A Writer at War: A Soviet Journalist with the Red Army, 1941-1945 (Paperback)
When the Germans invaded Russia in 1941, Vasily Grossman became a special correspondent for the Red Star, the Soviet Army's newspaper, and reported from the frontlines of the war. A Writer at War depicts in vivid detail the crushing conditions on the Eastern Front, and the lives and deaths of soldiers and civilians alike. Witnessing some of the most savage fighting of the war, Grossman saw firsthand the repeated early defeats of the Red Army, the brutal street fighting in Stalingrad, the Battle of Kursk (the largest tank engagement in history), the defense of Moscow, the battles in Ukraine, the atrocities at Treblinka, and much more. Antony Beevor and Luba Vinogradova have taken Grossman's raw notebooks, and fashioned them into a gripping narrative providing one of the most even-handed descriptions --at once unflinching and sensitive -- we have ever had of what Grossman called “the ruthless truth of war.”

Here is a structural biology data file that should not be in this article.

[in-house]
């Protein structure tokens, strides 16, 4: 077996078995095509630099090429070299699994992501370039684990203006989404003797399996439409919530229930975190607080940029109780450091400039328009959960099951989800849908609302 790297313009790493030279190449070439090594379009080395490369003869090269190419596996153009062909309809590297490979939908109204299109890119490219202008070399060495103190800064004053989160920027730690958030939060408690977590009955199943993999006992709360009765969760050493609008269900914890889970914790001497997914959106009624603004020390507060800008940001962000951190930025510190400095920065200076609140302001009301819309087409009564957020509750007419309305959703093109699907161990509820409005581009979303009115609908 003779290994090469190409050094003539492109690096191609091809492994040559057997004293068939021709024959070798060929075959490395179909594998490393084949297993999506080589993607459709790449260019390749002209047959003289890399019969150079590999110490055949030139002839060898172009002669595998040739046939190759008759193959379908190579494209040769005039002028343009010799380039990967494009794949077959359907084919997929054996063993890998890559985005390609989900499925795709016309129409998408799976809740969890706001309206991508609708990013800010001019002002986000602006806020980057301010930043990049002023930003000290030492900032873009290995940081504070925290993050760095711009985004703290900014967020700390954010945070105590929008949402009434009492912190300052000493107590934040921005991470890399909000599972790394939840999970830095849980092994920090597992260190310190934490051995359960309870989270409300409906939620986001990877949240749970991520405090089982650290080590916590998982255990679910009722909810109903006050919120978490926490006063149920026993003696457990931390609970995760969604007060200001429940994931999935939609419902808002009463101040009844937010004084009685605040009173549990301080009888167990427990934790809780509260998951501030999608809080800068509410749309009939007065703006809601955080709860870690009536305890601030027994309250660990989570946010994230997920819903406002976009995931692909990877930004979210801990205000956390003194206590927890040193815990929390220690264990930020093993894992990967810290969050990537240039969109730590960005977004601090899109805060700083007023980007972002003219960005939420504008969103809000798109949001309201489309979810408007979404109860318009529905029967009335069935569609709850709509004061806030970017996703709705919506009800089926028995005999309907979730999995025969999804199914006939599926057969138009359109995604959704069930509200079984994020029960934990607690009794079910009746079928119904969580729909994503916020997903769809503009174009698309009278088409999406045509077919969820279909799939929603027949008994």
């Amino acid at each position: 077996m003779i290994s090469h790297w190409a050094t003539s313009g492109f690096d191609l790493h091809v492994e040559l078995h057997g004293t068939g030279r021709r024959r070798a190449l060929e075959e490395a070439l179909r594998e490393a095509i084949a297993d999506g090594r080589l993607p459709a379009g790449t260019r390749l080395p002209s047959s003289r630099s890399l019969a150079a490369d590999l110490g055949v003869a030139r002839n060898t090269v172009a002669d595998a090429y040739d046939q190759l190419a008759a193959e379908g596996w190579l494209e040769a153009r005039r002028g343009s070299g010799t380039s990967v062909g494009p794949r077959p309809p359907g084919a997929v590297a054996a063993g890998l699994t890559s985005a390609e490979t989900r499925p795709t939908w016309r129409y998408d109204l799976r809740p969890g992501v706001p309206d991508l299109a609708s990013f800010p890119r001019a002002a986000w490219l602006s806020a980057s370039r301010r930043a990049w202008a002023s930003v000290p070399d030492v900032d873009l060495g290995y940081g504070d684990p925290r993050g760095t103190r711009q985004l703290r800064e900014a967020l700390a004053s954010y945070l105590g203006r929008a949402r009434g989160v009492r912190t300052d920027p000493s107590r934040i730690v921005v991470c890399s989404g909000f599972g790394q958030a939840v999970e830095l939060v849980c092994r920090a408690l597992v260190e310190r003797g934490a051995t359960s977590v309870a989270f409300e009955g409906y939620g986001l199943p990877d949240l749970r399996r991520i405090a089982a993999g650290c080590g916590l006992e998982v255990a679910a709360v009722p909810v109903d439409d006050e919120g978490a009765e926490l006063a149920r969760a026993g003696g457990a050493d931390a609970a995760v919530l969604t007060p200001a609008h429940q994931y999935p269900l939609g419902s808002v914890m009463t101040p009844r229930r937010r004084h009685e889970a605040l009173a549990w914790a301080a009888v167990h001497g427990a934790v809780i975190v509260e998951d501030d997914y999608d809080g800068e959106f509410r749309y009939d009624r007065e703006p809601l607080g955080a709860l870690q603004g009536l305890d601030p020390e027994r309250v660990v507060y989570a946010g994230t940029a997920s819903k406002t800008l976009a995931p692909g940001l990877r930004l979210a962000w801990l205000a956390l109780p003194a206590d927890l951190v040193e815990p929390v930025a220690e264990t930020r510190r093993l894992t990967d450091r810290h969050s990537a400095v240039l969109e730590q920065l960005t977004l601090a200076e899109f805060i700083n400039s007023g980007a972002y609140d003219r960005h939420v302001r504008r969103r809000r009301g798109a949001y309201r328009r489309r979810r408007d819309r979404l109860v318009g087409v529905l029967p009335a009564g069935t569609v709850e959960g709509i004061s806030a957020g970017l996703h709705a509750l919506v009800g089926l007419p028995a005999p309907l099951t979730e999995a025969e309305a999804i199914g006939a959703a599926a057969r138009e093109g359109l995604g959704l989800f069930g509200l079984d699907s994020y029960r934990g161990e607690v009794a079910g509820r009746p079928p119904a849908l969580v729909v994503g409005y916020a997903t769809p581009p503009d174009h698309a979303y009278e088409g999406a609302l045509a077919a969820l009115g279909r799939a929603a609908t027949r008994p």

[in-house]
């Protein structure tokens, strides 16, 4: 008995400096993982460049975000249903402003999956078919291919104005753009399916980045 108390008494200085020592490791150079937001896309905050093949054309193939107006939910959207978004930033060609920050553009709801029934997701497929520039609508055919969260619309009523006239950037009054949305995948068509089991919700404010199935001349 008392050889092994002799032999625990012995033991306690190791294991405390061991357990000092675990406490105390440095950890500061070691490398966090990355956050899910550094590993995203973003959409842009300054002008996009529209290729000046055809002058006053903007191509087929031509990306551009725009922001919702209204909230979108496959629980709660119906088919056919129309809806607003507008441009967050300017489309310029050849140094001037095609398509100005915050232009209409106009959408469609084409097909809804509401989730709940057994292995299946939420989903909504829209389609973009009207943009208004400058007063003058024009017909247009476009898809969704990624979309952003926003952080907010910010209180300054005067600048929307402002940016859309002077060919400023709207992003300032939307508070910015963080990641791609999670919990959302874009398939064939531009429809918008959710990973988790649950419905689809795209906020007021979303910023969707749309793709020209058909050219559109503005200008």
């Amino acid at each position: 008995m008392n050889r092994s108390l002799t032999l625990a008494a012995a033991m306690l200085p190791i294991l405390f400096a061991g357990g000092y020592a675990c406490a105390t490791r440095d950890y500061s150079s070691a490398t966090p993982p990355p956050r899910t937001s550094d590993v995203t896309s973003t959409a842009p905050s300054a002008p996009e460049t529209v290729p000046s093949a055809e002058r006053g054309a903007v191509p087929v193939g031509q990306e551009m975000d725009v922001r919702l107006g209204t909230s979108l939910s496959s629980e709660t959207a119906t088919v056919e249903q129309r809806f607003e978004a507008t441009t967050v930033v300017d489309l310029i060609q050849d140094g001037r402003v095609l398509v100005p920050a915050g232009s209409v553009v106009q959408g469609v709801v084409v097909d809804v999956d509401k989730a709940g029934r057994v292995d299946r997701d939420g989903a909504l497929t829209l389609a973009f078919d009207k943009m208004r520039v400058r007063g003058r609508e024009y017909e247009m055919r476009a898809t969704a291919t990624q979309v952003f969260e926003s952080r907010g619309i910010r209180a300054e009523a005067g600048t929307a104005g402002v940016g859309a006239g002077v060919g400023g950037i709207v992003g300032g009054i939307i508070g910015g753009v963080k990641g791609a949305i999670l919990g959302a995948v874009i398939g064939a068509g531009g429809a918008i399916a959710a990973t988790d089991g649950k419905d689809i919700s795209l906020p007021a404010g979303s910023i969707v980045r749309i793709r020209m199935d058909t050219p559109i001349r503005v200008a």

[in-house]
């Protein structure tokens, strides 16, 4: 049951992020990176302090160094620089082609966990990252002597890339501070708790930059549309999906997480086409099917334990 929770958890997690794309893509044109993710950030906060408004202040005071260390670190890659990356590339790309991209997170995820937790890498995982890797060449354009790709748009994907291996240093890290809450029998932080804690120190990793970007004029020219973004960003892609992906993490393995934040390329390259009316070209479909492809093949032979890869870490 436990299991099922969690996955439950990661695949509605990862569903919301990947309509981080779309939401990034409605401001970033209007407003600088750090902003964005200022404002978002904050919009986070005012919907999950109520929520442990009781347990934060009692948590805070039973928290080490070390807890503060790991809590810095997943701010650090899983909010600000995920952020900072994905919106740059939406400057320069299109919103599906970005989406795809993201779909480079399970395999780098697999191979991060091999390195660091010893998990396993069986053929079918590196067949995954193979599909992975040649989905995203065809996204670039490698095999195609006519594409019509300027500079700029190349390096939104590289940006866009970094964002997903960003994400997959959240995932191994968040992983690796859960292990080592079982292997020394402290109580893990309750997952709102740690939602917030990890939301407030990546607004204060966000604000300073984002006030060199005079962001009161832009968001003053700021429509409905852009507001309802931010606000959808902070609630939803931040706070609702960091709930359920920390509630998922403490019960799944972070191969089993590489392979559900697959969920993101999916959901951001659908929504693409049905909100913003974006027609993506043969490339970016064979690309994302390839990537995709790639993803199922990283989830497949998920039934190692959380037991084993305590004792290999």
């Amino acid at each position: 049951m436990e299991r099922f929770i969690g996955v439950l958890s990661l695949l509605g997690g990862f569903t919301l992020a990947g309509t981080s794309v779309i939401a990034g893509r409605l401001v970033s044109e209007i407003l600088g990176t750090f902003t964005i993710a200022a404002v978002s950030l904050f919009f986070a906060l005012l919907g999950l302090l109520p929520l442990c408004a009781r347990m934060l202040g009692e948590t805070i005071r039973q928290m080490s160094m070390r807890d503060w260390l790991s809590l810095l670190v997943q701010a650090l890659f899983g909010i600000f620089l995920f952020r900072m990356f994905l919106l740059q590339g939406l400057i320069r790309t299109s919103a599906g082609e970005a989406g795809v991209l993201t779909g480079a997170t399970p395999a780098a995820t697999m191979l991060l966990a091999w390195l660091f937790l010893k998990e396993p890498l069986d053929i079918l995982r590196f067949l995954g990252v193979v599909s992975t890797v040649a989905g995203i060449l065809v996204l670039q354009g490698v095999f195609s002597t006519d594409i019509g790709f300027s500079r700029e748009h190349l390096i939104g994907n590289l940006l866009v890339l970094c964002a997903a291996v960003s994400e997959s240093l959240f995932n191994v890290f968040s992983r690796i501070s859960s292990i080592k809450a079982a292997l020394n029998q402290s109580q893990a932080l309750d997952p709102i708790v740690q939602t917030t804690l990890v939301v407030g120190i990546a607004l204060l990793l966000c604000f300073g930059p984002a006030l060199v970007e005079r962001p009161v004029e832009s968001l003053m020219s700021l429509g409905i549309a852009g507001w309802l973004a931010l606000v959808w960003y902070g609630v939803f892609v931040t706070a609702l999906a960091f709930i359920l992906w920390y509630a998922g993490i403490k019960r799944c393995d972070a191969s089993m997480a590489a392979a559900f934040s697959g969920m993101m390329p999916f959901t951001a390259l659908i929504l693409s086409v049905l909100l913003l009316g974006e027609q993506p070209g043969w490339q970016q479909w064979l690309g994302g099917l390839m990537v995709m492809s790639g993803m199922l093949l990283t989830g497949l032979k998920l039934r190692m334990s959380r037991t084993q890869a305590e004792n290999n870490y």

About the Author
VASILY GROSSMAN was born in 1905. In 1941 he became a war reporter for the Red Army newspaper Red Star and came to be regarded as a legendary war hero. Life and Fate, his masterpiece, was considered a threat to the totalitarian regime, and Grossman was told that there was no chance of the novel being published for another 200 years. Grossman died in 1964. ANTONY BEEVOR's books include Stalingrad and The Fall of Berlin 1945, which has been translated into 25 languages. DR. LUBA VINOGRADOVA is a researcher, translator, and freelance journalist. She has worked with Antony Beevor on his three most recent books.
“A first-rate volume of war reporting that belongs with the best work of writers like Ernie Pyle, A. J. Liebling and John Hersey. . . . Convey[s] the taste, the smell and the sounds of the front lines.”—The New York Times Book Review“Overwhelmingly powerful. [Grossman’s] combination of passion and detail, of patriotic fervor and journalistic objectivity, makes A Writer at War one of the greatest documents of World War II.”—The New York Sun“Gripping...[has] the immediacy of eyewitness observation, but also the novelist's sensitivity to the men and women whose lives and deaths he was recording.”—The Boston Globe “Excellent...Grossman, like Isaac Babel twenty years before him, lifts war correspondence to new heights.”—Literary Review